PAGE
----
The I got up to go check the women and babies who were less seriously injured over on the other side, but I saw a police jeep had pulled up near them, so I found my driver, his name was Viru, and told him to leave quickly, as the Indian police have the unsettling habit of detaining witnesses for long periods of time, especially if there has been a death by murder. As a videshi, foreigner, I naturally stood out and would attract their attention.
Soon one of those little mini ambulances you see in
This was on the day after Rasa Purnima, the festive end of chaturmasya (four months of austerity for the pious), the day the wedding season begins, but I don’t think these women were going to a wedding, because they weren’t wearing their best jewelry or saris. The truth is I don’t know where they were going, and I will never know. I only know they never arrived.
People said the driver was drunk and swerving all over the road; that he was coming from Jaipur, about 140 km away down the trunk road. I couldn’t see his body and anyway, there was nothing much left to see. I stepped over the shattered windshield lying on the road, and got back in the car.
It was only then I noticed there was a traffic jam of about 50 cars and trucks and bullock carts and camel carts on the Jaipur side of the road. No one was doing anything except sitting and waiting patiently. There was a group of young men willing about, and I called to them “Hare Krishna” and they looked at me quizzically. Then I shouted “Radhe! Radhe!” They all cheerfully replied, “Radhe! Radhe!” in unison, their faces breaking into happy grins. The whole thing had a detached, otherworldly quality about it, as if it wasn’t really happening.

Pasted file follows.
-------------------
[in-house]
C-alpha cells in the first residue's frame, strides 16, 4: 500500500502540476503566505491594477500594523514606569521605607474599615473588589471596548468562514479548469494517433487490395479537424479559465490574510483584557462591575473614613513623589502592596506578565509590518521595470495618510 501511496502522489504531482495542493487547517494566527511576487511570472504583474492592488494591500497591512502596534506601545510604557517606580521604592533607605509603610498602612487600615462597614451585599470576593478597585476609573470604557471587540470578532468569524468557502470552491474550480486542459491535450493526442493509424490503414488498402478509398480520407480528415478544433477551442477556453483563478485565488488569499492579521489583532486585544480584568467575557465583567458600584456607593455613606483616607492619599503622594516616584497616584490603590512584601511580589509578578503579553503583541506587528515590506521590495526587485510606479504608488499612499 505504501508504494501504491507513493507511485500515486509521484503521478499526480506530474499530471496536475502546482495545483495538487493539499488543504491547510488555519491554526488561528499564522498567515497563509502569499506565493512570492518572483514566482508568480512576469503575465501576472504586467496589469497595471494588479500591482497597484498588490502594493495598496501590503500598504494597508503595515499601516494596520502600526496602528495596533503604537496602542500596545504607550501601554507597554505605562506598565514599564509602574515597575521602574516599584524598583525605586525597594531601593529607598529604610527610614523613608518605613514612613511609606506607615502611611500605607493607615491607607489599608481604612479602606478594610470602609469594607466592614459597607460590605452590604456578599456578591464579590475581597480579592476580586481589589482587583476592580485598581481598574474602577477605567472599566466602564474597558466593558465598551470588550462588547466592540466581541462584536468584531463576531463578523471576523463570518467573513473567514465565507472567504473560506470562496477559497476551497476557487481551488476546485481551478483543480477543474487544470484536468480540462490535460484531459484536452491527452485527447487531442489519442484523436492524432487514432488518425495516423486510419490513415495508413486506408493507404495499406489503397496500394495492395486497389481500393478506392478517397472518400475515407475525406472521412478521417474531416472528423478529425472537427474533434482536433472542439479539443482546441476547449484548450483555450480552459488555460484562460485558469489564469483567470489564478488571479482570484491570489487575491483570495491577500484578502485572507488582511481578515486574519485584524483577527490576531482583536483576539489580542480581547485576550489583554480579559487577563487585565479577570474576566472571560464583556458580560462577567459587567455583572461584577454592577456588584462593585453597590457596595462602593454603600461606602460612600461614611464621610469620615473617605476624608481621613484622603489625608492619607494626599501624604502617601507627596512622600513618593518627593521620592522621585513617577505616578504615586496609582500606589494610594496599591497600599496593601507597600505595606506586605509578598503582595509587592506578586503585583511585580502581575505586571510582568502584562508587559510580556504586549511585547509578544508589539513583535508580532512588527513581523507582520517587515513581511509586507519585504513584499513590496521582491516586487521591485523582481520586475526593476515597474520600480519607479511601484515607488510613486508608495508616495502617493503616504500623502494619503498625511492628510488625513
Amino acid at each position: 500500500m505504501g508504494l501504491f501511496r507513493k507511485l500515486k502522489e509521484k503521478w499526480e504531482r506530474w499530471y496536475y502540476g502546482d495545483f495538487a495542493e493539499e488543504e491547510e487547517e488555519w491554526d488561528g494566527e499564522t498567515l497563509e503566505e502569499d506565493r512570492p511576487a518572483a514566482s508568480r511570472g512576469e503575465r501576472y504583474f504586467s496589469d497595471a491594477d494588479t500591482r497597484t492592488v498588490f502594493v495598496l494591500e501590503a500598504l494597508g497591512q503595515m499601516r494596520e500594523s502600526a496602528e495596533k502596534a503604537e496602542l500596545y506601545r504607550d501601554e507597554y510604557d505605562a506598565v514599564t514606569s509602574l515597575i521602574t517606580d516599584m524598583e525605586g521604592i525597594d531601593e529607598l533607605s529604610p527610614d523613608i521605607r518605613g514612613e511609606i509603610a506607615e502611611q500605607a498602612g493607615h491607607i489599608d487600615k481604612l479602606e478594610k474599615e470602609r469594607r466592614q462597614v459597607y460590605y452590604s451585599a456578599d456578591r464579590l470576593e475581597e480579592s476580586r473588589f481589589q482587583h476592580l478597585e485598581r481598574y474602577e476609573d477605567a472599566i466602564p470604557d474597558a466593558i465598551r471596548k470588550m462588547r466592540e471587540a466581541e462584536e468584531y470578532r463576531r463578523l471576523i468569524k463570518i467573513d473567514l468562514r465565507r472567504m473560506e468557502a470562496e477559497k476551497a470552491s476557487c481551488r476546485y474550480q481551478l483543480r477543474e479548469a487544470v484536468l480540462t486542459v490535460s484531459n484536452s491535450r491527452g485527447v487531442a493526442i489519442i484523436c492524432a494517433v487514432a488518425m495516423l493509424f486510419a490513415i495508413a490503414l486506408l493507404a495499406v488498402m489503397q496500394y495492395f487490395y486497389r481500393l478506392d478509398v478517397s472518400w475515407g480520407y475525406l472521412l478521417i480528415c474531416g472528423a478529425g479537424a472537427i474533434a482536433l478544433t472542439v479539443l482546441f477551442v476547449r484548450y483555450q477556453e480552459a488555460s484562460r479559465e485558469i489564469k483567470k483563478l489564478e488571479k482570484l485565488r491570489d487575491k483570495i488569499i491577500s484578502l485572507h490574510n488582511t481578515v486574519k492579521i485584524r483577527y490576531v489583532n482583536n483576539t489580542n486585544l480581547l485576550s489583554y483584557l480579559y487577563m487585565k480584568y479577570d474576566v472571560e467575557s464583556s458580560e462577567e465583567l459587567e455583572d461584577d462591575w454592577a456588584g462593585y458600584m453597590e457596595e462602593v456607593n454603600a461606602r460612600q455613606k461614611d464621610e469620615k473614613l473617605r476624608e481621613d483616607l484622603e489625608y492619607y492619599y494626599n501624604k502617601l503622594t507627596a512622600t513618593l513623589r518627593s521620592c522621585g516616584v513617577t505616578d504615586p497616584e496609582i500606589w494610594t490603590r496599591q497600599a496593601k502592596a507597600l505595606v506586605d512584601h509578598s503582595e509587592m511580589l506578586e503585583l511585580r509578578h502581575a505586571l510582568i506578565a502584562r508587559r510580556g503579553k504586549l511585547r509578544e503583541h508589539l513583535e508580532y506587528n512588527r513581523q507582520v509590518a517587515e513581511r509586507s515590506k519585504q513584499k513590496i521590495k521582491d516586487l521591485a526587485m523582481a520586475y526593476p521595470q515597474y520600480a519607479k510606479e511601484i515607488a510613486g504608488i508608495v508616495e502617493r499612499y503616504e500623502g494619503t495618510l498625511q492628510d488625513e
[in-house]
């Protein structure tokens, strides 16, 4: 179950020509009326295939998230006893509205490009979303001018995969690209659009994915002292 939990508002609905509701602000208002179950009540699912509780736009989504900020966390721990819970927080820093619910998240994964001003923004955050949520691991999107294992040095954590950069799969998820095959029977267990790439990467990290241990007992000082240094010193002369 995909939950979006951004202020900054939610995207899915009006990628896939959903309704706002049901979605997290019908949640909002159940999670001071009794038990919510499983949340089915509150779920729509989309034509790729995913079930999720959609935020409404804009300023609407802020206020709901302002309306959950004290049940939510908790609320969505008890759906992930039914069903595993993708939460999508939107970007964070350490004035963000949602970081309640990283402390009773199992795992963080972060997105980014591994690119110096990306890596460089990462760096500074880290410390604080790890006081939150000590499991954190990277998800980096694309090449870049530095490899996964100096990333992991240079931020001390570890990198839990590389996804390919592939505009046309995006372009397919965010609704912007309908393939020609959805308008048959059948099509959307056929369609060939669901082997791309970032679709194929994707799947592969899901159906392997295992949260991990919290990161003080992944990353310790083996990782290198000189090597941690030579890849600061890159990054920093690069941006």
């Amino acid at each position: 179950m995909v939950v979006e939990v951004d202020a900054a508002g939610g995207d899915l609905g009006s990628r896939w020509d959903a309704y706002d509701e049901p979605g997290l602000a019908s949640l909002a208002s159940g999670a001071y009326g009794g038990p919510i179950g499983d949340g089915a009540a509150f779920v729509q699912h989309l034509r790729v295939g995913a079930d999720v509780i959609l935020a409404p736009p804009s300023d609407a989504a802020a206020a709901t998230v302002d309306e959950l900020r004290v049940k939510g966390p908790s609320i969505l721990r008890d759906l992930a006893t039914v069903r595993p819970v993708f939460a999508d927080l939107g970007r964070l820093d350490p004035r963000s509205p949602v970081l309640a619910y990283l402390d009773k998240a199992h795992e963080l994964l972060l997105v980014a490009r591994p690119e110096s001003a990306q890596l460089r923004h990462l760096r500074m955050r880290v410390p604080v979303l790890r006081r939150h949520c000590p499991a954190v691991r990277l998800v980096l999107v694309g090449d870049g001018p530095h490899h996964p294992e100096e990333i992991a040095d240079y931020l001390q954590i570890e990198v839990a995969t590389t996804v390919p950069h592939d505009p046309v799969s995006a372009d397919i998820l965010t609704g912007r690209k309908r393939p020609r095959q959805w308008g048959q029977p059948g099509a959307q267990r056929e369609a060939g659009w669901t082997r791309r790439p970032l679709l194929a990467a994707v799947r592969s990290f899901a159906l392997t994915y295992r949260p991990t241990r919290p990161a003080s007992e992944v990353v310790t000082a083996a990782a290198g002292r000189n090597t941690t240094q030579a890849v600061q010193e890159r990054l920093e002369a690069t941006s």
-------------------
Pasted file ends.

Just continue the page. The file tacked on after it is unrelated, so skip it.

I blessed those women, though I have no power to bless, and I bandaged them, even though I have no power to heal, and I comforted them, even though I cannot comfort even myself. I hope they lived. If any died, I hope my chanting helped them in some incomprehensible way, but probably not.
There was one woman who had been walking with the others at the time of the accident, but was uninjured. She asked for a ride, and I told her to get in. I tried to ask her questions, but she was too shocked to talk much, or maybe she couldn’t understand my foreign accent. I remember she looked very sad. We dropped her at her village a few kilometers down the road towards Jaipur, so she could inform the families; the sisters, husbands, mothers and sons.
With a start, I noticed there was blood on my hands and cloth. I couldn’t hold back tears and was overwhelmed with the emotion of sadness. I was glad the driver was too absorbed in his driving to see me cry, because I wanted to do it alone. In my mind I chanted “Radhe Radhe Govinda / Govinda Radhe.”
We reached Jaipur around 11:00am, but in my mind I was still on the road outside Bharatpur, kneeling on the tarmac, wiping away the blood.
©2007 Jerry MacDougall